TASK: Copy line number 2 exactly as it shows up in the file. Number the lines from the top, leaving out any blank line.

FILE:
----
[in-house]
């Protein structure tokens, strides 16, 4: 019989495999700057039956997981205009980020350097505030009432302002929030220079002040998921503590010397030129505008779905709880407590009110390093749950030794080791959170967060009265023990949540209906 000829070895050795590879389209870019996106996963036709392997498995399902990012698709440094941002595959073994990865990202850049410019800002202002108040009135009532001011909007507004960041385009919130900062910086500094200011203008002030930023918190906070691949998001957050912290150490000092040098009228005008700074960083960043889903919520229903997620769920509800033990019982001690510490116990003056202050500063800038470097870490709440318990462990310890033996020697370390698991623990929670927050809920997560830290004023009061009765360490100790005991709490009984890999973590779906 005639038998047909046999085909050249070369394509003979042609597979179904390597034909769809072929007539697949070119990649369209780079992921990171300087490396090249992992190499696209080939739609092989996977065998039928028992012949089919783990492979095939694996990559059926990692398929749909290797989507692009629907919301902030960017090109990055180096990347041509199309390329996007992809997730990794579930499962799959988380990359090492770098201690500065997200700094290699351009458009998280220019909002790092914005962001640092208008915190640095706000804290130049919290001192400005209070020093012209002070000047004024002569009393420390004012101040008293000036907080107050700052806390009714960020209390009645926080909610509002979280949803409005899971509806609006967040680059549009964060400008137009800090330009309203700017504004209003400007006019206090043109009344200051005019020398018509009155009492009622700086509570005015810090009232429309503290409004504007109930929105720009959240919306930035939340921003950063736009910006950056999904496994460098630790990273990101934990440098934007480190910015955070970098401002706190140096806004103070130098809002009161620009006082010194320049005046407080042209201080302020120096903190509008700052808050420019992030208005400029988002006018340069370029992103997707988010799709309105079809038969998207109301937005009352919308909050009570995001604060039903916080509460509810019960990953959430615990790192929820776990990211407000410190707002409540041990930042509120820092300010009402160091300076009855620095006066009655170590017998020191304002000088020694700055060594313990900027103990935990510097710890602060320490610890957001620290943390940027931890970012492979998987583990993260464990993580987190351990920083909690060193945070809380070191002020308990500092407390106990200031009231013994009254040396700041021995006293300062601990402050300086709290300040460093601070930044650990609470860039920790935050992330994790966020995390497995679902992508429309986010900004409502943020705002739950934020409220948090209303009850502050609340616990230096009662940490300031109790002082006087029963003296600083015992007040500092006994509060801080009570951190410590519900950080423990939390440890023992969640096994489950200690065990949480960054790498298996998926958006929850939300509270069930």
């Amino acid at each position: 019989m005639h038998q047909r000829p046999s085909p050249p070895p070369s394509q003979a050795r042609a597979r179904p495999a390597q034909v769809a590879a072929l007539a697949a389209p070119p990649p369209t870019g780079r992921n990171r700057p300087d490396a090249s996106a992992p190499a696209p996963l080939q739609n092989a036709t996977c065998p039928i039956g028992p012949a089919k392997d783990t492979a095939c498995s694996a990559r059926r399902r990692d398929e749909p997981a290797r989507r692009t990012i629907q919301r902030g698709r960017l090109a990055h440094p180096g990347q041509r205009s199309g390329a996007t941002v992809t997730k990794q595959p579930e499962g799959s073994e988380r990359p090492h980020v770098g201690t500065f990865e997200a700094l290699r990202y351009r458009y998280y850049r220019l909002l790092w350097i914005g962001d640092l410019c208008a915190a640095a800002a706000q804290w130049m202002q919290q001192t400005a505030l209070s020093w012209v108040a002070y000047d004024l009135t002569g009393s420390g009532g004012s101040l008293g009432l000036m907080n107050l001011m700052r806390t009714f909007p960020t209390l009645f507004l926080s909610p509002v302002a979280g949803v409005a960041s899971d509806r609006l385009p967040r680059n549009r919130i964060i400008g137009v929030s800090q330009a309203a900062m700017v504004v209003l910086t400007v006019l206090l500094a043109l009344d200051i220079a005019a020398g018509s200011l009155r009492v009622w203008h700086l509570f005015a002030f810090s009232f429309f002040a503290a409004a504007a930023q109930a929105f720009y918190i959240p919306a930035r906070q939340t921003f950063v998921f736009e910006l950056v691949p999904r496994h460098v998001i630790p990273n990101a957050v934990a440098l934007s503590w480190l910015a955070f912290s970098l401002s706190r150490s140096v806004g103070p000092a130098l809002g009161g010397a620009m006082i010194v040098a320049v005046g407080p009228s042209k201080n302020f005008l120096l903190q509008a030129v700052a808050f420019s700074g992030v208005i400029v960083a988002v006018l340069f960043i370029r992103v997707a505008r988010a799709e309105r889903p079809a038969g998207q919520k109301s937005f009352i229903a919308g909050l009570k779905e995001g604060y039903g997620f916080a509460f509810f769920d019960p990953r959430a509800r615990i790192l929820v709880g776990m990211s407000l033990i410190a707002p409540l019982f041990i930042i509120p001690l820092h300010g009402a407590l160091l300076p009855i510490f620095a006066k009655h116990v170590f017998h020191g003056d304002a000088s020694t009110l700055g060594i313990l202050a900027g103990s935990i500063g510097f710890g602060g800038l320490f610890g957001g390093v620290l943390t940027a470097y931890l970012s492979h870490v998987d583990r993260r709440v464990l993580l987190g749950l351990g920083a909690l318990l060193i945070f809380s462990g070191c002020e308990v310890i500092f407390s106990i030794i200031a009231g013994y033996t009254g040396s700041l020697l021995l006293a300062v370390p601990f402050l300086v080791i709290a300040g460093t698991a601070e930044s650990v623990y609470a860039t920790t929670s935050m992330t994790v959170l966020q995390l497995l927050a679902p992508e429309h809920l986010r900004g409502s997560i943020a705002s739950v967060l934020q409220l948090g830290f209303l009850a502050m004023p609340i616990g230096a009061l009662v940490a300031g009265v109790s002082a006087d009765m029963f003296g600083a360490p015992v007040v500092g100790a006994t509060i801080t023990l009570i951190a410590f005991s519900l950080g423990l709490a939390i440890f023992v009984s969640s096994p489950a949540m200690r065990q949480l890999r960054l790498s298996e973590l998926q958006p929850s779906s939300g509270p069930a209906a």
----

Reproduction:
């Protein structure tokens, strides 16, 4: 019989495999700057039956997981205009980020350097505030009432302002929030220079002040998921503590010397030129505008779905709880407590009110390093749950030794080791959170967060009265023990949540209906 000829070895050795590879389209870019996106996963036709392997498995399902990012698709440094941002595959073994990865990202850049410019800002202002108040009135009532001011909007507004960041385009919130900062910086500094200011203008002030930023918190906070691949998001957050912290150490000092040098009228005008700074960083960043889903919520229903997620769920509800033990019982001690510490116990003056202050500063800038470097870490709440318990462990310890033996020697370390698991623990929670927050809920997560830290004023009061009765360490100790005991709490009984890999973590779906 005639038998047909046999085909050249070369394509003979042609597979179904390597034909769809072929007539697949070119990649369209780079992921990171300087490396090249992992190499696209080939739609092989996977065998039928028992012949089919783990492979095939694996990559059926990692398929749909290797989507692009629907919301902030960017090109990055180096990347041509199309390329996007992809997730990794579930499962799959988380990359090492770098201690500065997200700094290699351009458009998280220019909002790092914005962001640092208008915190640095706000804290130049919290001192400005209070020093012209002070000047004024002569009393420390004012101040008293000036907080107050700052806390009714960020209390009645926080909610509002979280949803409005899971509806609006967040680059549009964060400008137009800090330009309203700017504004209003400007006019206090043109009344200051005019020398018509009155009492009622700086509570005015810090009232429309503290409004504007109930929105720009959240919306930035939340921003950063736009910006950056999904496994460098630790990273990101934990440098934007480190910015955070970098401002706190140096806004103070130098809002009161620009006082010194320049005046407080042209201080302020120096903190509008700052808050420019992030208005400029988002006018340069370029992103997707988010799709309105079809038969998207109301937005009352919308909050009570995001604060039903916080509460509810019960990953959430615990790192929820776990990211407000410190707002409540041990930042509120820092300010009402160091300076009855620095006066009655170590017998020191304002000088020694700055060594313990900027103990935990510097710890602060320490610890957001620290943390940027931890970012492979998987583990993260464990993580987190351990920083909690060193945070809380070191002020308990500092407390106990200031009231013994009254040396700041021995006293300062601990402050300086709290300040460093601070930044650990609470860039920790935050992330994790966020995390497995679902992508429309986010900004409502943020705002739950934020409220948090209303009850502050609340616990230096009662940490300031109790002082006087029963003296600083015992007040500092006994509060801080009570951190410590519900950080423990939390440890023992969640096994489950200690065990949480960054790498298996998926958006929850939300509270069930």